UKTC Archive

Re: Fungus on Lime

Subject: Re: Fungus on Lime
From: Michael Richardson
Date: Oct 06 2019 12:19:17
Coniophora puteana is but one species consuming bark.  There are a whole
host of "smooth patch" fungi, often highly specialized and one species of
fungus per genus of tree.  In North America Denrothele and Aleurodiscus are
widespread and common.

There are bark inhabiting fungus that apparently shift  modes and can
consume wood as well as bark.  I believe the disease we call Massaria is
caused by Splanchnonema platani but its anamorph  Macrodiplodiopsis
desmazieresii is a scavenger of dead material and is "harmless".  There
are likely hundreds of bark inhabiting species requiring identification by
a mycologist but whose life stories are largely unknown.

I know of one case where a well-known consulting arborist condemned a large
oak because of Aleurodiscus, a species.  His reputation took a hit when his
lack of knowledge was discovered (or his manipulation of information to
condemn a tree for his client).


Michael Richardson B.Sc.F., BCMA
Ontario MTCU Qualified Arborist
Richardson Tree Care
Richardsontreecare.ca
613-475-2877
800-769-9183

  <http://www.richardsontreecare.ca/images/Tree_Doc_logo_email.png>



On Sun, Oct 6, 2019 at 7:15 AM "David Lonsdale" <uktc@xxxxxx.tree-care.info>
wrote:

Dear All,

Coniophora puteana, a well-known cause of wet-rot in timber, can degrade
the outer layers of the bark of various tree species if humidity is high
(typically near ground level).  The underlying inner bark remains intact
and eventually becomes exposed by the shedding of the decaying outer bark.
 The exposed inner bark usually looks smoother than the surrounding
unaffected outer bark; hence the name 'smooth patch' for this condition.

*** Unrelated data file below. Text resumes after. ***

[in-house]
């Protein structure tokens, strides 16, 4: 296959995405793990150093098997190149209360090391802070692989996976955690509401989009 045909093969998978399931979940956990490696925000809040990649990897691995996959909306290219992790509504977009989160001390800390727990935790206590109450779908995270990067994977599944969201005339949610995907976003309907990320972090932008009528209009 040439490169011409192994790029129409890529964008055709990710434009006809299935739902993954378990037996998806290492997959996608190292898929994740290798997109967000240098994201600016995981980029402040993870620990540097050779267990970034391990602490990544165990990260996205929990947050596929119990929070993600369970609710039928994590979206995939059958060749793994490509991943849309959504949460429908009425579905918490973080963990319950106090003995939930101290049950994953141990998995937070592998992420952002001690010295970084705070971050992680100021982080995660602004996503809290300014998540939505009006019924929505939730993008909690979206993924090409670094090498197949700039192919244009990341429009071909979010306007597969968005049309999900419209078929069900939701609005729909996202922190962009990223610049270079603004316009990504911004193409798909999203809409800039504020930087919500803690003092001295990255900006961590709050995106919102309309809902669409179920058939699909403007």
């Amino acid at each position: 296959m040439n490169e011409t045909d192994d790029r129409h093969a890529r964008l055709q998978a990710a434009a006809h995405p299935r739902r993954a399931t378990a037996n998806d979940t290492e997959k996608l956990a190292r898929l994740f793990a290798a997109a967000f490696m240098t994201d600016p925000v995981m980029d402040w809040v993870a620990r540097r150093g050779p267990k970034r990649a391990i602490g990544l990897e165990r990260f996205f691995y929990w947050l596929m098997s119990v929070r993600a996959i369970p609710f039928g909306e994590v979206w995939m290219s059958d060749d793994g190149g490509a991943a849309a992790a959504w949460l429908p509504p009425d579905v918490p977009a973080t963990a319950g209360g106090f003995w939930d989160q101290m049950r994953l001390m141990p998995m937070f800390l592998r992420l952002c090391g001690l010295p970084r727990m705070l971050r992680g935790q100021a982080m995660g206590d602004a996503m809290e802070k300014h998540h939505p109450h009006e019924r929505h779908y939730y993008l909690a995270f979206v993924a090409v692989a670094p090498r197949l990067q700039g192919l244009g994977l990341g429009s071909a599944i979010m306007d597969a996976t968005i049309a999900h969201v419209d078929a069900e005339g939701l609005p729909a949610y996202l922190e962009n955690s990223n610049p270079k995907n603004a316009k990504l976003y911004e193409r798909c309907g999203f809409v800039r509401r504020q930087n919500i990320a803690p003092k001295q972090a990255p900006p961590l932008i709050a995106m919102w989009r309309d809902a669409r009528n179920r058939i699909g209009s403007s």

DL

-----Original Message-----
From: uktc-request@xxxxxx.tree-care.info 
<uktc-request@xxxxxx.tree-care.info>
On Behalf Of AV Arboriculture
Sent: 06 October 2019 11:11
To: UK Tree Care <uktc@xxxxxx.tree-care.info>
Subject: Re: Fungus on Lime

Hi Wayne,

That is interesting - do you know of any research that has shown
saprophytes to consume tree bark?  That was one of my main concerns.

Mike

Regards,

Mike Charkow
Principal Arboriculturist
______________________
Arbor Vitae Arboriculture Ltd

Planning surveys, Tree inspections, Bats in trees inspections,
Arboricultural consultancy, Soil de-compaction, Root Investigation,
Woodland Management.

[ mailto:info@xxxxxxx.co.uk | info@xxxxxxx.co.uk ] [ https://avtree.co.uk/
| www.avtree.co.uk ]
07917XXXXXX
Company Registration Number: SC413171

----- Original Message -----
From: "Wayne Tyson" <wt750mv@xxxxxx.com>
To: "uktc" <uktc@xxxxxx.tree-care.info>
Sent: Saturday, 5 October, 2019 22:53:14
Subject: Re: Fungus on Lime

Ivy tends to promote and maintain a higher humidity in such
micro-environments, so perhaps its removal might discourage fungal
development. Closer examination might reveal useful particulars. Sometimes
saprophytes consume the bark, setting up conditions for entry into the
heartwood, as well as set up conditions for parasitic species. Even loss of
heartwood weakens the tree, which can appear to the casual observer to be
"perfectly healthy."

I am speaking from experience in the USA only. Even in the relatively dry
climate in which I live now, I have observed such phenomena in association
with ivy. Some species appear to be more tolerant than others. In
susceptible species, failure is often the result, even of those "perfectly
healthy" ones. Any tree professional should perform all of the necessary
investigations to secure as complete as possible analysis. (No offence to
my UK listserv pals, but failure to follow those procedures seems to be
more common than not here in the USA.)

Wayne

On Sat, Oct 5, 2019 at 1:34 PM Rupert Baker <rupert_baker@xxxxxxxx.co.uk>
wrote:

This looks like a fungus I've seen in humid situations at the base of
various species trees; if it is the same thing it is a harmless
saprophyte.  Mind you, that is no the basis of a low-res photo...
Atb
Rupert
-----Original Message-----
From: uktc-request@xxxxxx.tree-care.info On Behalf Of AV Arboriculture
Sent: 05 October 2019 13:09
To: UK Tree Care <uktc@xxxxxx.tree-care.info>
Subject: Fungus on Lime

I think this is some form of dry rot - do you agree? It was growing on
two Lime trees under ivy. I didn't find any bark necrosis, though one
tree has a small amount of sapwood delignification (possibly
unrelated). Does anyone know the effects of this on trees?

Mike Charkow



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